By the time the album of polaroid snapshots reached Rookie Patrolman Pak it had already passed through the hands of everyone above him in his Section and more than half a dozen of the fifty-odd photos had disappeared. This did not surprise Rookie Patrolman Pak. Some of the snapshots were said to be “better” than the others. The poses, of course, were pretty much the same: the young woman in each lay sprawled on the back seat of the taxi, her skirt or dress hiked above her waist, her panties gone, her legs spread wide enough to reveal the wet pink of a violated cleft, her face puffy but relaxed with the zoned-out look of the drugged and the occasional thread of drool oozing from the

read more








Red Love 

alice andrews


In complete eros there is no will to power; in will to power there is no eros.



There is a phenomenon known well to train riders called saccade. Without will, the central foveal area of the retinal field detects an object—a sacccadia—and then another. Karina watched this changing of focus from one point to another as she rode the number one train south. She watched as the passengers’ eyes danced involuntarily left, right, left, right—their eyes catching the large station numbers on the tiled walls—

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Love and Fear

marnia robinson & gary wilson





Various spiritual teachings say that there are only two fundamental emotions: love and fear. For the body, this is true. All mammals, including humans, have two opposing hormonal responses to stimuli. Threatening stimuli cause an increase of stress hormones—adrenaline and cortisol. Soothing or reassuring stimuli cause an increase in oxytocin.

A sudden threat triggers the fight-or-flight response associated with adrenaline. Adrenaline steps up heart rate, increases respiration, activates muscles, and promotes hyper-alertness. Longer-term stress (from a few minutes to days and weeks) increases a different stress hormone: cortisol. Cortisol, too, makes us hyper-vigilant, but its evolutionary functions are quite different than the temporary jolt of

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All We Need is Love?

Venus and Adonis;  Francois Lemoyne, 1729

david pearce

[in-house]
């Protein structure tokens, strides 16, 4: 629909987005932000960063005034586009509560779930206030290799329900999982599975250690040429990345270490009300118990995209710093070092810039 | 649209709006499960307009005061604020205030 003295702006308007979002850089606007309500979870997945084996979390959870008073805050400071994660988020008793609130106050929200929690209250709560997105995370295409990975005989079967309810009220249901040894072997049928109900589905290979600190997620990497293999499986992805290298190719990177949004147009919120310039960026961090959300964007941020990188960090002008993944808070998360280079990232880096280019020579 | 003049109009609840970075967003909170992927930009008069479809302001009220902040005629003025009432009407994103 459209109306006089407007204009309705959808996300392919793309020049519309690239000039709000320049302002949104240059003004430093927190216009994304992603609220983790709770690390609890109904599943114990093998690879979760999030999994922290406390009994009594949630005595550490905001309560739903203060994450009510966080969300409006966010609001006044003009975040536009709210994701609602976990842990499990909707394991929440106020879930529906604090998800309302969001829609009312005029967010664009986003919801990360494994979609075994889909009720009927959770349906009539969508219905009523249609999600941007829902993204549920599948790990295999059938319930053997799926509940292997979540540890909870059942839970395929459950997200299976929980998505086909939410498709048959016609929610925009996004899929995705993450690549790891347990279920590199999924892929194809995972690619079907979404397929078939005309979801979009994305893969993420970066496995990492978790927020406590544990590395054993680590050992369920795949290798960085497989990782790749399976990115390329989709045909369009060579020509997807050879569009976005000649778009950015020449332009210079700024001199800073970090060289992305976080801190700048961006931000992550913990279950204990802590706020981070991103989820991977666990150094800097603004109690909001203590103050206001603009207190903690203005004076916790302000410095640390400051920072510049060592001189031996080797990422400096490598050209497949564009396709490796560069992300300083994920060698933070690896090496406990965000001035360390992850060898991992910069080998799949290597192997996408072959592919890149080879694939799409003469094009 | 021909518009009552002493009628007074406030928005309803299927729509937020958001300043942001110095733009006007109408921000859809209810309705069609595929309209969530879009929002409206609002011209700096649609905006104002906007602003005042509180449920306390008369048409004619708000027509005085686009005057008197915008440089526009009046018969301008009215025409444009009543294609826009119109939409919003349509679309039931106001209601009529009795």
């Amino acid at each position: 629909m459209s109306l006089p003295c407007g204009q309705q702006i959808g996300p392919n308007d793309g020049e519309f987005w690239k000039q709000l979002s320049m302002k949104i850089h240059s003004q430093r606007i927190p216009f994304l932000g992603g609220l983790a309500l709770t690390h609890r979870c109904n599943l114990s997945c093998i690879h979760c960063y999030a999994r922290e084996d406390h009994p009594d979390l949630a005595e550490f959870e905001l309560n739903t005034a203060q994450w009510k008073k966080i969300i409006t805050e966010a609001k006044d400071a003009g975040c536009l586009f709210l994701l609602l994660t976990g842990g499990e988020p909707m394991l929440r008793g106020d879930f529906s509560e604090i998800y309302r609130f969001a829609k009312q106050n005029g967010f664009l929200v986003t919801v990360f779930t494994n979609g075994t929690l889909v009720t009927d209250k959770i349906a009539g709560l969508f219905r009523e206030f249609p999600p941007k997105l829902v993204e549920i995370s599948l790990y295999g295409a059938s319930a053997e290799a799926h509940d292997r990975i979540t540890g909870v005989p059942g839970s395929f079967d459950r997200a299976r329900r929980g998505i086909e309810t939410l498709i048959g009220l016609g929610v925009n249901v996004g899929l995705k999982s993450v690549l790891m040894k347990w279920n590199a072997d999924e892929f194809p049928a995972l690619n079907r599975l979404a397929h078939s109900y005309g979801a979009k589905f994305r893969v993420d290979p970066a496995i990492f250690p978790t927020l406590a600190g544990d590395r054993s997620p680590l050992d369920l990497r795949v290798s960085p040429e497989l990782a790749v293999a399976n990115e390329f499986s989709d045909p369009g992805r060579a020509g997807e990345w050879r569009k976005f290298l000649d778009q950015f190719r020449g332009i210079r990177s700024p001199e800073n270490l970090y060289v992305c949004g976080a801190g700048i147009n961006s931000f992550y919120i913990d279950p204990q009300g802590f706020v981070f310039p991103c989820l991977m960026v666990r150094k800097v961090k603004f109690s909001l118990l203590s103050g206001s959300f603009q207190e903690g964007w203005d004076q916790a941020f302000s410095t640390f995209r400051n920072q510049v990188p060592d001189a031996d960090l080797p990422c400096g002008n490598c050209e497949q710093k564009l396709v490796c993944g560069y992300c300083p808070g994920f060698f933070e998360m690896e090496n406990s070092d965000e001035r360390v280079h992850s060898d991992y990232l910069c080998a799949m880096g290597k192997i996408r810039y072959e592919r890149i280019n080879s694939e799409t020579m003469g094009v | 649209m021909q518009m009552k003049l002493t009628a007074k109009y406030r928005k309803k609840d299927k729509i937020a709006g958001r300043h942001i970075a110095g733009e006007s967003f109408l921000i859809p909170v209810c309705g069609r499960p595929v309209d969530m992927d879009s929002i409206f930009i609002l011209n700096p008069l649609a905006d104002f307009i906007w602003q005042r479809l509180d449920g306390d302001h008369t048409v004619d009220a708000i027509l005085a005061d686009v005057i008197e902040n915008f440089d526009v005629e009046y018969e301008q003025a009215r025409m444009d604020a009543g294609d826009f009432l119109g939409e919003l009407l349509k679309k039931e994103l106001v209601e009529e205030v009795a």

Grand meta-narratives currently aren't very fashionable. History can indeed seem like one damn thing after another. The nearest we get these days to some kind of plot or story about where life on earth is heading usually adds up to some simple-minded technological determinism. Nevertheless, a sketch of one possible route by which all sources of negative value will be purged from the world is set out here. And here's what I think will become of love: Fragile self-esteem and shaky self-images will be beautified and recrystallised afresh. For

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The Nature of Literature




michelle scalise sugiyama




          photo:  nick sugiyama




Fifteen years ago, I wrote a dissertation prospectus in which I dared to suggest that there was such a thing as human nature, that this human nature was the equivalent of evolved human psychology, that literary characters were representations of this evolved psychology, and that literary analysis should therefore be founded on an understanding of evolutionary psychology. These ideas were seen by the literary establishment as being racist, sexist, and—worst of all—reductionistic. It took me over a year to find three people in the UC Santa Barbara English Department who were willing to serve on my dissertation committee. 

Unbeknownst to me at the time, a handful of other literary renegades had reached the same conclusion regarding literature, psychology, and human evolution: Joe Carroll in

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Dr. Bush's Fail-proof Infidelity Elixir 




 julienne mullette

Evolutionary psychologists might well say we can't help it, that it's in our genes, especially in the genes of males. But some neuroscientists say that this is like saying, "the Devil made me do it!"   a refusal to take responsibility for being more than a knee-jerk response to biology.

The authors claim this is a how-to book   how to avoid the pain of another infidelity by understanding why "he" was unfaithful. I trudged through the first 40 pages of this book   feeling it ought to be called, "Infidelity for Dummies." So many

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Romancing the Science


amy gilliland







“I don’t know whether to be enraged to find out that I’m like everyone else or relieved that I finally understand what’s happened to me.”  The words leaped out from my student’s paper – her desire to be unique in her passion conflicted with her quest for a deeper understanding of her own experience of love. This comment exemplifies one of the strong responses to Fisher’s latest book, Why We Love: The Nature and Chemistry of Romantic Love.  Fisher tells the story of her latest quest to understand our behavior through hormone and MRI

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 Copyright © 2006   Entelechy: Mind & Culture. New Paltz, NY. All rights reserved.